Review Summary: "Wilderness Heart" encompasses everything one could ask for from a quality retro-rock album: great songcraft, supreme musicianship, classy production and a piece of nostalgia thrown in every single song.
Successfully differentiating themselves from the fray of Canadian rock acts, Vancouver outfit, Black Mountain, has released two impressive psychedelic rock albums to date. Their 2005 self-titled debut took the listeners by surprise delivering stylish music that didn't steer clear of catchy hooks. They followed up their initial hype with 2008's "In The Future," a heavier, more textured effort that found them exploring their psychedelic accretions in full. With their third defining album, "Wilderness Heart," Black Mountain certainly have had a great deal to prove. Their devoted fan base expected a psychedelia-laden extension to their sophomore record. However, the band decided to take a completely different direction with their style.
Sometimes it's necessary to take a step back in order to make a real progress. Black Mountain seem to be aware of this fact more than anybody else. That's why this time they reduced their psychedelic inclinations to minimum in favor of a more straightforward retro-rock approach. "Wilderness Heart" might be their least experimental disc, but the band's musical growth once again happens to be undisputable as the improvement in the songwritng department is evident. The album features the strongest and most consistent collection of songs they've ever put together. This being paired with the huge accessability is likely to gain some well-deserved mainstream popularity for this excellent quintet.
"Wilderness Heart" is the first album of Black Mountain that hasn't been self-produced. Working in a totally different environment than their home with producers Dave Sardy (Nine Inch Nails, Helmet) and Randall Dunn (Boris), the songs are well-thought-out as well as admirably focused. The act doesn't lose its authenticity though providing the performance that is as sincere as ever. "The Hair Song" opens the record with a chilled-out vibe immediately recalling mid-1970s classic rock. It's dansely layered with bluesy guitar work and thoughtful lyrics exploring the full potential of the newly realized weapon of the band.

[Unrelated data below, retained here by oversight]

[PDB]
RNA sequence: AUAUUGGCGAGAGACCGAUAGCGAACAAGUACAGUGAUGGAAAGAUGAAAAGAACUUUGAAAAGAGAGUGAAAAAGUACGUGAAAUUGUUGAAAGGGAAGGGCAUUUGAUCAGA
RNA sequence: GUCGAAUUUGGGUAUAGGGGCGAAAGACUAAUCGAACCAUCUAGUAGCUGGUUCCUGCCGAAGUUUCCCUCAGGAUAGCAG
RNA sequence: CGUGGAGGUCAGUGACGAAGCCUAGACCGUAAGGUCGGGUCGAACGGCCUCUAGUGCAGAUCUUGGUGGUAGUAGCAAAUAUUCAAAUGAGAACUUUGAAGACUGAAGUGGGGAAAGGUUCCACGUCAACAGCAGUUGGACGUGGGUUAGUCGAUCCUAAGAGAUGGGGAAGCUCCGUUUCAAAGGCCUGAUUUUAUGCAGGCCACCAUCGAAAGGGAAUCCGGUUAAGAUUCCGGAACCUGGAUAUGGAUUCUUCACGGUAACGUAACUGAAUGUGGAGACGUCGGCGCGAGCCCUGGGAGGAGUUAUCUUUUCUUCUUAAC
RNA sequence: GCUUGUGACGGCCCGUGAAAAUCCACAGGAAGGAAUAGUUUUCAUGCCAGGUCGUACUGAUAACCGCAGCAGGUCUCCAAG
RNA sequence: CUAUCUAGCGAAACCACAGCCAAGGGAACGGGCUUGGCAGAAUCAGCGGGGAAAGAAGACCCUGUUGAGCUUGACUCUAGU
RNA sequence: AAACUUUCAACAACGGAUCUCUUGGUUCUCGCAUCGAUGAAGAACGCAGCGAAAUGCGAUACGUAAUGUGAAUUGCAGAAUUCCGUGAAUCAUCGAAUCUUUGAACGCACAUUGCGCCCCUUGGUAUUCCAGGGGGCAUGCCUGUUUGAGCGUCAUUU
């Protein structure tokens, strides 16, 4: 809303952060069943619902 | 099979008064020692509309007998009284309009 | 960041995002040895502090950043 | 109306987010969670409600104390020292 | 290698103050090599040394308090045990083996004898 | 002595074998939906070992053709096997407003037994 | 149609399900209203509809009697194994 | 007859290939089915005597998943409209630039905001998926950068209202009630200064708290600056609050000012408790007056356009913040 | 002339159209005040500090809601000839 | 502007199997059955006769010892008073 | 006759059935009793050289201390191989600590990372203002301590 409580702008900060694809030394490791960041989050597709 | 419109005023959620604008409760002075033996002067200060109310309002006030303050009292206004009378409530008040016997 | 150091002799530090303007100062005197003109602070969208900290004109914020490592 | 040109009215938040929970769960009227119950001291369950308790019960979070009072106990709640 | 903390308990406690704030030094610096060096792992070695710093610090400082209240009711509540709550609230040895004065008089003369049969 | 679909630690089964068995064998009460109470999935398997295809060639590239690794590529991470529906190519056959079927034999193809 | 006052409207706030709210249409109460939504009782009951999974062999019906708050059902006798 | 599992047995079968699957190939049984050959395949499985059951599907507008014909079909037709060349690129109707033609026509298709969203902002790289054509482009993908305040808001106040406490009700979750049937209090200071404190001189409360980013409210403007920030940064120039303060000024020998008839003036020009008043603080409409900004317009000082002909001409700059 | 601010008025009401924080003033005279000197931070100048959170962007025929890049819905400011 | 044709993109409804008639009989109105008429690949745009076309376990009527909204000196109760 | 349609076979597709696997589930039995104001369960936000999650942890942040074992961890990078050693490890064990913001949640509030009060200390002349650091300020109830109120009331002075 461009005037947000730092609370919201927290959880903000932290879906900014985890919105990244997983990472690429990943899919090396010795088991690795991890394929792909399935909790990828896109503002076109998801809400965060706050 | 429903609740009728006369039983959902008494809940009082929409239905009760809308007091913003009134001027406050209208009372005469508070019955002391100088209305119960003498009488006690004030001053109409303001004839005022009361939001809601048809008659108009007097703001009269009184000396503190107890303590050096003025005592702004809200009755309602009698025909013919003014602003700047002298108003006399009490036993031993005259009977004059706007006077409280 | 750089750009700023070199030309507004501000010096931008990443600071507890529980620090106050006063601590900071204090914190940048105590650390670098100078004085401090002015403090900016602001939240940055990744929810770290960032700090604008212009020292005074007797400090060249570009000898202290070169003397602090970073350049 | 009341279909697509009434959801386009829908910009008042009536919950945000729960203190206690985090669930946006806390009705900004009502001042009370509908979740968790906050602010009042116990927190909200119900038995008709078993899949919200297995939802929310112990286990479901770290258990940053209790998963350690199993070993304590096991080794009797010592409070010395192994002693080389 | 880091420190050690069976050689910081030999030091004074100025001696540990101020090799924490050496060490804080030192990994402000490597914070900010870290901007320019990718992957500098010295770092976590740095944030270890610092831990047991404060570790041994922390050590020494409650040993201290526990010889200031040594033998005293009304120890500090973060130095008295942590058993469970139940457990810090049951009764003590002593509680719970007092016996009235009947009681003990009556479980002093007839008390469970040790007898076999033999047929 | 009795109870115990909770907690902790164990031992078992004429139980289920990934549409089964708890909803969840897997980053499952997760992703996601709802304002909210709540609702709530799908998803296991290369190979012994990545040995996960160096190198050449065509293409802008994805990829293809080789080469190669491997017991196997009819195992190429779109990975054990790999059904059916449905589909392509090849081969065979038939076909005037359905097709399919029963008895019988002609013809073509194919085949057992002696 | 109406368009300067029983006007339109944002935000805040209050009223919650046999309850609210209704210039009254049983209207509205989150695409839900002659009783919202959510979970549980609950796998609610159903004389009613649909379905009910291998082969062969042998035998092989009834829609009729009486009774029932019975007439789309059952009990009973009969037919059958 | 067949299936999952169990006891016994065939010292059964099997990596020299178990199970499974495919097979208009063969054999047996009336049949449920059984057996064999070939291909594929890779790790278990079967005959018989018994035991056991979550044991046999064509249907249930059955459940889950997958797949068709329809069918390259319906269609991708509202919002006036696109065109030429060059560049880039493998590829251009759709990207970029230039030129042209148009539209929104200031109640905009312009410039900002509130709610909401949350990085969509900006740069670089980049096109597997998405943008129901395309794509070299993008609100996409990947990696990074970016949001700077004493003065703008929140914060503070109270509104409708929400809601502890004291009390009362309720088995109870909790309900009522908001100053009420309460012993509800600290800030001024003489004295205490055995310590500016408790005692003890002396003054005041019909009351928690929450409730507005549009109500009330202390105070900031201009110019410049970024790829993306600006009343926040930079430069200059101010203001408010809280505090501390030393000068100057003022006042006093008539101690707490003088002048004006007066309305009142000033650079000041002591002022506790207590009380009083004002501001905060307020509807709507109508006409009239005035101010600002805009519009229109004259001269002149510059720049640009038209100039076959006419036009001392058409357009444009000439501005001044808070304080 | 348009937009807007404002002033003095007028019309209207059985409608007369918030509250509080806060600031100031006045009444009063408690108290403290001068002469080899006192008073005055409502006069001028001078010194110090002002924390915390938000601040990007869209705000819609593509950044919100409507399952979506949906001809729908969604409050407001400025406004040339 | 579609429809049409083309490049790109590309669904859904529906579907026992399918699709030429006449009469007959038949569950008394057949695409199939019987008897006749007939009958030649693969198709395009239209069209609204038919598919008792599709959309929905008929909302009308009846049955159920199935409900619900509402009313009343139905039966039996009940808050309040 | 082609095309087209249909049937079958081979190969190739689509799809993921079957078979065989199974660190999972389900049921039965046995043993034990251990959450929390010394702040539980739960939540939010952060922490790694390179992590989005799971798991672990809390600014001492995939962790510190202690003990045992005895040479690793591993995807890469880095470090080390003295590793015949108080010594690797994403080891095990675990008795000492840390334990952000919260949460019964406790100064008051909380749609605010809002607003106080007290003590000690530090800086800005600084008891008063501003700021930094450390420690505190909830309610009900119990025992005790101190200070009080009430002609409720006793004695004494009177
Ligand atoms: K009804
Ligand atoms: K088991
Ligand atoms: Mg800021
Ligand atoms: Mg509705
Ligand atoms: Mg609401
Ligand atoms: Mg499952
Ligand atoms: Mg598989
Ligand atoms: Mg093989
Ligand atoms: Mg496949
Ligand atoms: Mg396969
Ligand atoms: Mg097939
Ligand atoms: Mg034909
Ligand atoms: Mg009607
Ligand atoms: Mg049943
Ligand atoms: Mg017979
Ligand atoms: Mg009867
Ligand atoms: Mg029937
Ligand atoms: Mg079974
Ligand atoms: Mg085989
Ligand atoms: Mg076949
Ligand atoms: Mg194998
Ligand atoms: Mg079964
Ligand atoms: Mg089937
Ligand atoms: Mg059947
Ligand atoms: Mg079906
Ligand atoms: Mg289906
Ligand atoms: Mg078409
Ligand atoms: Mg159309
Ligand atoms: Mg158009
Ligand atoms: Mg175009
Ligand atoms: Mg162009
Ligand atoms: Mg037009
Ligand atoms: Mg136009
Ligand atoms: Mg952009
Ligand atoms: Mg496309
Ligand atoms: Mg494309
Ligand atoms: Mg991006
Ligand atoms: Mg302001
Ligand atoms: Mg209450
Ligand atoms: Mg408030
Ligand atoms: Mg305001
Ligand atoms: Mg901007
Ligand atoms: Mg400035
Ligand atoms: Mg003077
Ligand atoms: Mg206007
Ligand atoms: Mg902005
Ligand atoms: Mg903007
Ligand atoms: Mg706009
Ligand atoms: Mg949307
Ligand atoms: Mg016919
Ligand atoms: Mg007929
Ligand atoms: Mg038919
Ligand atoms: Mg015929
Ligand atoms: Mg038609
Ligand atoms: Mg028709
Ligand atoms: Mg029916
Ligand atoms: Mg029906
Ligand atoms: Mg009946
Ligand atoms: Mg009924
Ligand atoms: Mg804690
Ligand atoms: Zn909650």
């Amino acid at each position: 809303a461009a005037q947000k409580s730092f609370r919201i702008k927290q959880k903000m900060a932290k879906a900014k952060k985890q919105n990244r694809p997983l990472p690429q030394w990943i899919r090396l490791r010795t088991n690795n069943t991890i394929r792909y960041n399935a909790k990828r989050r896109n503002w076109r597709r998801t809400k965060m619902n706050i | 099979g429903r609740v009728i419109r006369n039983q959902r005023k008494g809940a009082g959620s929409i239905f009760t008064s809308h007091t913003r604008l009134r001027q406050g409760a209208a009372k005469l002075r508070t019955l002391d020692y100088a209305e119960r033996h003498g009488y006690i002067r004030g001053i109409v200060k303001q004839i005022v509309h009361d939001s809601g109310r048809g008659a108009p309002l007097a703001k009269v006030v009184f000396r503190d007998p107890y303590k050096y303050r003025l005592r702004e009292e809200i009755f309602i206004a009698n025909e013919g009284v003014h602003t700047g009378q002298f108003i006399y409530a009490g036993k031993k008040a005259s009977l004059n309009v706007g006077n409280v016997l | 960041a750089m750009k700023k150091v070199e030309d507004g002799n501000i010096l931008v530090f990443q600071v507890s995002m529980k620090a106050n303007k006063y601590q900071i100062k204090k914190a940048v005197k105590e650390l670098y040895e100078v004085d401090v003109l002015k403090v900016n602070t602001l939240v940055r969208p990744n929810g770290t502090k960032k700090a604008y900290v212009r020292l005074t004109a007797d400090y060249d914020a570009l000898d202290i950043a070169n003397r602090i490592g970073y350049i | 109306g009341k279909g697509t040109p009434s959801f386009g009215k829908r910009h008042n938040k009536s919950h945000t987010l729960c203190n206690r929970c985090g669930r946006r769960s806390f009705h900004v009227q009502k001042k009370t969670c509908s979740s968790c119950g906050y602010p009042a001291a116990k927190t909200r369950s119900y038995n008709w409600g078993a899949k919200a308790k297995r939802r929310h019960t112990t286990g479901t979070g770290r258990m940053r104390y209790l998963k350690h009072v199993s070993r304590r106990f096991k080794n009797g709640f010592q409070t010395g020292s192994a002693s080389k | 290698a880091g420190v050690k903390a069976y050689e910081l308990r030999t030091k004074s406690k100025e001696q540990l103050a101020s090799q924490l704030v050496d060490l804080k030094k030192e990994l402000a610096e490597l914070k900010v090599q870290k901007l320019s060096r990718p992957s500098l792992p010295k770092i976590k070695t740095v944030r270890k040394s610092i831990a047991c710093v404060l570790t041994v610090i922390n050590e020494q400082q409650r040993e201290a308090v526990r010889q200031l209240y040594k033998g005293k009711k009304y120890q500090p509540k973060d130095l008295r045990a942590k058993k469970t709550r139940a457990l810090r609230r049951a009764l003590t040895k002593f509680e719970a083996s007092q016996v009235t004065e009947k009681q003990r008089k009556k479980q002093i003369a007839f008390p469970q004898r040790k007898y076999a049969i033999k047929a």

The vocal duet of Stephen McBean and Amber Webber has never been so effective displaying an outstanding sense of melody. It was a great decision to make them vocally cooperate with each other so closely throughout the entire disc. The second track "Old Fangs" retains the same level of energy as its predecessor showcasing a more aggressive and less dreamy side of the band with wonderful interplay between harsh guitars and spaced-out keys. The rest of the album follows suit with the act referencing both Black Sabbath in the fast, guitar-driven "Let Spirits Ride" and Led Zeppelin in the groovy stoner rock of the titular track.
To make the record more diverse, the vibrant hard rock tracks are interwoven with stripped-down ballads that reveal a more lyrical, mellower countenance of the band. Even if they slow down the flow of the album a tad too much in the second half, Black Mountain still offer some unquestionable gems in this field. Both "Radiant Hearts" and "Buried By The Blues" are effectively intimate and atmospheric, but it's the closer "Sadie" that emerges as the most emotional and moving song on the entire disc with exquisite vocal melodies and such lines as "Things became vulgar when we became silent" especially being very powerful.
Marking a certain kind of departure for the band, "Wilderness Heart" encompasses everything one could ask for from a quality retro-rock album: great songcraft, supreme musicianship, classy production and a piece of nostalgia thrown in every single song. It truly lives up to its fantastic cover art.